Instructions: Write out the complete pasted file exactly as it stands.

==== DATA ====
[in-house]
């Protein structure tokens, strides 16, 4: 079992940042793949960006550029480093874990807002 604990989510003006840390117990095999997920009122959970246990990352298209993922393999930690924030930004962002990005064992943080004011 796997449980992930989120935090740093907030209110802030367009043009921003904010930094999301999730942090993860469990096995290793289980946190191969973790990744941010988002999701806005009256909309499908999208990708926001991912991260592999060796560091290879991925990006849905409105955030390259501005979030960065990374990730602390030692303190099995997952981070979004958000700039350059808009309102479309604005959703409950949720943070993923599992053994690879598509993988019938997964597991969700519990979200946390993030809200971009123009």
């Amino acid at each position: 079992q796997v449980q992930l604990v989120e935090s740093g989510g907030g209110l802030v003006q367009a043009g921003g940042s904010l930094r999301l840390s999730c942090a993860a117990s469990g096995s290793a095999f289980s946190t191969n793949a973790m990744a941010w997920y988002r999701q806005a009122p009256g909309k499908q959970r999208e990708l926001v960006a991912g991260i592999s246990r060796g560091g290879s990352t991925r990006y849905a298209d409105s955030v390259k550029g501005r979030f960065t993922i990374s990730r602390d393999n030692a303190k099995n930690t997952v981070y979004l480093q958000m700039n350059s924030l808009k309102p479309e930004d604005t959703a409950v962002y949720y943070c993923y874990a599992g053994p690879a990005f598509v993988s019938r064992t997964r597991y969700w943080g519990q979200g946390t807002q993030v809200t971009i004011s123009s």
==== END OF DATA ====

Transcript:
[in-house]
């Protein structure tokens, strides 16, 4: 079992940042793949960006550029480093874990807002 604990989510003006840390117990095999997920009122959970246990990352298209993922393999930690924030930004962002990005064992943080004011 796997449980992930989120935090740093907030209110802030367009043009921003904010930094999301999730942090993860469990096995290793289980946190191969973790990744941010988002999701806005009256909309499908999208990708926001991912991260592999060796560091290879991925990006849905409105955030390259501005979030960065990374990730602390030692303190099995997952981070979004958000700039350059808009309102479309604005959703409950949720943070993923599992053994690879598509993988019938997964597991969700519990979200946390993030809200971009123009």
């Amino acid at each position: 079992q796997v449980q992930l604990v989120e935090s740093g989510g907030g209110l802030v003006q367009a043009g921003g940042s904010l930094r999301l840390s999730c942090a993860a117990s469990g096995s290793a095999f289980s946190t191969n793949a973790m990744a941010w997920y988002r999701q806005a009122p009256g909309k499908q959970r999208e990708l926001v960006a991912g991260i592999s246990r060796g560091g290879s990352t991925r990006y849905a298209d409105s955030v390259k550029g501005r979030f960065t993922i990374s990730r602390d393999n030692a303190k099995n930690t997952v981070y979004l480093q958000m700039n350059s924030l808009k309102p479309e930004d604005t959703a409950v962002y949720y943070c993923y874990a599992g053994p690879a990005f598509v993988s019938r064992t997964r597991y969700w943080g519990q979200g946390t807002q993030v809200t971009i004011s123009s």